Specifices an ARS string which all users must match to be able to access files in this directory. Will force an HTTP login.
For example, to require a login, but allow any user to access files in a
directory, but only a sysop to access
*.log files and .git directories, the following could be used:
AccessRequirements=level 0 [*.log] AccessRequirements=level 90 [*.git] AccessRequirements=level 90
Sets the realm that is displayed to the user for the HTTP login. Default is the BBS name.
Sets the realm that is displayed to the user for the HTTP login when Digest authentication is being used. Default is the Realm value.
A comma-separated list of authentication mechanisms in order of
preference. The standards say that Basic must come first, but no
browser currently appears to use Digest if Basic is listed first.
Supported values are
Digest. Digest is more secure as the
users password is never sent over the wire.
Specifies a different directory to check for error pages. If the error page is not found, will still check the global error directory.
Specify an alternate CGI directory to check for CGI files.
Specifies that the index files can be ran for unlocated pages in the current directory. This effecively works like a custom 404 page.
Specifies the socket address of a FastCGI listener in either <Address>:<Port> format (e.g.
unix:/path/to/unix/socket format. Should be used with wildcard sections like this:
See php for details on using with PHP.
Added on November 3rd, 2015 to CVS (in 3.17a).
Added on November 3rd, 2015 to CVS (in 3.17a).
The http_request object contains information from the client that was included during this request. This objects properties are as follows:
Contains extra path information that was included with the
request AFTER the URI which identified this script. For
example, if the request was for
http://www.synchro.net/script.ssjs/test/this then path_info
would contain the string “/test/this”
Contains the HTTP method used to run the script. As of this writing, the available methods are “HEAD”, “GET”, “POST”, and “OPTIONS”
The virtual path that this URI was reached by. This is the portion of the URI from the end of the host to the end of the filename.
This object contains the values of any form data which was submitted with the request. This is an associative “array” of name/value pairs. THE VALUES ARE ARRAYS OF STRINGS. The reason for this is that it is legal and often useful to have multiple form fields with the same name.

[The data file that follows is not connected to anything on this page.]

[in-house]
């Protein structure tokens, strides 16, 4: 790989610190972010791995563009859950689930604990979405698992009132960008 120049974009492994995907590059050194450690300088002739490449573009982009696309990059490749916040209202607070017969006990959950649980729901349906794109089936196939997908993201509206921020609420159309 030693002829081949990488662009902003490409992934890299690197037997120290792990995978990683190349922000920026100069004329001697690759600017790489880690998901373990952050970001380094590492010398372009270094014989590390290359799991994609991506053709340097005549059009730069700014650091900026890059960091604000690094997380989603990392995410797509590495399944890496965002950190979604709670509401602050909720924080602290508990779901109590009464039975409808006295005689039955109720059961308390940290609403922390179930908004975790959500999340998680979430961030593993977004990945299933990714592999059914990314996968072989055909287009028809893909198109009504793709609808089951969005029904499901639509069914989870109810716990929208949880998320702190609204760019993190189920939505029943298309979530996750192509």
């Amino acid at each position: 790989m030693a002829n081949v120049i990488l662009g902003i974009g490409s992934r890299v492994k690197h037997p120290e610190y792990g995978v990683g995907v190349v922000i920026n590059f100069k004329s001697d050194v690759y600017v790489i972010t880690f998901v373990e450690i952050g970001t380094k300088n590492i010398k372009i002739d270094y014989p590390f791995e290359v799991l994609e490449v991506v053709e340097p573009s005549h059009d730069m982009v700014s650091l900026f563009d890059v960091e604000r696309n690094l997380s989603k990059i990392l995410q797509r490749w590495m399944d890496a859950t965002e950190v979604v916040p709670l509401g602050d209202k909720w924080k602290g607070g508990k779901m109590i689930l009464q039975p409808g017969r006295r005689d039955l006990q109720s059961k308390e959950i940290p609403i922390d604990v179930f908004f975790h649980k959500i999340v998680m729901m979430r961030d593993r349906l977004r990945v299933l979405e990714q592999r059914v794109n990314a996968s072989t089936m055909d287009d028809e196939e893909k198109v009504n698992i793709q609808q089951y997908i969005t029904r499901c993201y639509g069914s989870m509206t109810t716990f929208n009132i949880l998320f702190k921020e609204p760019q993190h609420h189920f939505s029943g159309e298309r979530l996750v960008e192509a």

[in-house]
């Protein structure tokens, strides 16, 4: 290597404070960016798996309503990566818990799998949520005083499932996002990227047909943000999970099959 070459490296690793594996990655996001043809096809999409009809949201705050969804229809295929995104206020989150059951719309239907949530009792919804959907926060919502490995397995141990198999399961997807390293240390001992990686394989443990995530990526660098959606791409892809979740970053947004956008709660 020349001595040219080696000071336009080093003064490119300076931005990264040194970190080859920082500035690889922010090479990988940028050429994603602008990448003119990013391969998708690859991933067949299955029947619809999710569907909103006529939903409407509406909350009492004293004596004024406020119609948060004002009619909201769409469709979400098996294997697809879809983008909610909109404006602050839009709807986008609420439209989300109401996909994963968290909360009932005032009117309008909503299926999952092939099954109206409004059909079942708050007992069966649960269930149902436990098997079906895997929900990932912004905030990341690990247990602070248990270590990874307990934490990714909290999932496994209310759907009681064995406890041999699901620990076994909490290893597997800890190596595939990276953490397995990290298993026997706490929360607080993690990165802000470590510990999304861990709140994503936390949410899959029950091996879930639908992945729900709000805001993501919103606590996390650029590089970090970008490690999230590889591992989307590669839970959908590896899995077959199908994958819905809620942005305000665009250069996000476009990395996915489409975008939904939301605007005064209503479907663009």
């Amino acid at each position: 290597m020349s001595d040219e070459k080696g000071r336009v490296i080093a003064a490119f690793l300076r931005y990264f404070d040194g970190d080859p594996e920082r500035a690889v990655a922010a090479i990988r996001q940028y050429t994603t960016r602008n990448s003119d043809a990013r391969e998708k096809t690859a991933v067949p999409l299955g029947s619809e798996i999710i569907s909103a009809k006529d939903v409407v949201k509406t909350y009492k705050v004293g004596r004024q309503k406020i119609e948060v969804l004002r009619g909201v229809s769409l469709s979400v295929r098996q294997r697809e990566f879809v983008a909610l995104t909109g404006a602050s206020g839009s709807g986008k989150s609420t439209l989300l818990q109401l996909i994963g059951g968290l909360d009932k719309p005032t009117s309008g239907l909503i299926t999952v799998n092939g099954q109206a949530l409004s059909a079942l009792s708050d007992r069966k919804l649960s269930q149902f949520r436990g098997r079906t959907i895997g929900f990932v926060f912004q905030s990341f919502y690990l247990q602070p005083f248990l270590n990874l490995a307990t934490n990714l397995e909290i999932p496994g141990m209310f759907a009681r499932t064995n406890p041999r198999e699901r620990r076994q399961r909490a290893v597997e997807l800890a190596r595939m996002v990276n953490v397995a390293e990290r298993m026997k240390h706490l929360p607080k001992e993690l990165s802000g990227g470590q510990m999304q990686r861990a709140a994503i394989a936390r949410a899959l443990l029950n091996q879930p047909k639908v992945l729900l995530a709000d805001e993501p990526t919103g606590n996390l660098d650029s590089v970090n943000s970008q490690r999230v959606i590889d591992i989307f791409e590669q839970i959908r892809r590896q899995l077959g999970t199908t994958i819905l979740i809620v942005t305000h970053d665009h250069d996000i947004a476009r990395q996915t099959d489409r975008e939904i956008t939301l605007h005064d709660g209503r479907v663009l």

If a query string was included, this is the raw, unparsed query string.
As with query_string but for data which was POSTed.
An associative array of header name/value pairs.
Much like the query object, this object contains key/value pairs of set cookies. Once again, this is an array of strings since multiple values for the same key can be set for cookies.
The real OS's complete path to this script.
The ARS string which applies to this request.
The raw request string sent by the client.
The value of the host header for this request.
The virtual host serving this request.
The HTTP version used for this request as a string.
The IP address of the client.
If the web server does host lookups (disabled by default), this is the remote hostname.
“https” if TLS is in use, “http” otherwise.
The http_reply object is used to pass information about the reply back to the Synchronet web server. The properties are as follows:
HTTP status string. The default is generally “200 Ok”
An associative array of headers to include with the reply. The only pre-defined one is “Content-Type” which defaults to “text/html”.
This optional property can be set to “true” to make write()s go directly to the client for HTTP/1.0 connections. This prevents keep-alives from working but generally appears faster to the client. Since HTTP/1.1 requests use chunked mode, this isn't required for HTTP/1.1.
Extra global methods
set_cookie(string key, string value [, time_t expires [, string domain [, string path [, bool secure ]]]])
Extra global variables
The path to the web server's document root directory.
See also: the RootDirectory key under [Web] in sbbs.ini.
XJS files, handled by
exec/xjs_handler.js are what many people consider to be
an easier method of generating SSJS files. XJS files are HTML files with JS
commands embedded in them using special tags much like PHP. XJS files are
translated on-the-fly to .ssjs files using the same name with
For example, a file named test.xjs will, when ran, generate a
In an XJS file, everything not within a special xjs tag is send to the remote host unmodified, and everything inside the xjs tag is interpreted as JS statements to be executed at that point in the file. The xjs tag begins with either “<?xjs” or “<?” and ends with “?>”. A simple example would be:
<html><head><title><?xjs write(system.name) ?></title></head> <body> Your SysOp "<?xjs write(system.operator) ?>" welcomes you to <?xjs write(system.name) ?> </body> </html>
This would send the following web page to the remote system:
<html><head><title>My Brand New BBS</title></head> <body> Your SysOp "Sysop" welcomes you to My Brand New BBS </body> </html>
Looping constructs are permitted, however, not using brackets can result in unexpected effects. Because of this, it is reccomended to *always* use brackets with looping and flow control items.
The following example displays the numbers from one to 10.
XJS-specific global methods and properties
Runs the specified xjs file at the current position. Local variables
are NOT visible to
xjs_load()ed pages. The filename is assumed to be
relative to the including file (or absolute.)
Contains the path that the current xjs script was loaded from and which
xjs_load() are assumed to be relative to. If you change
the value of
cwd, it will change the location where
check for files.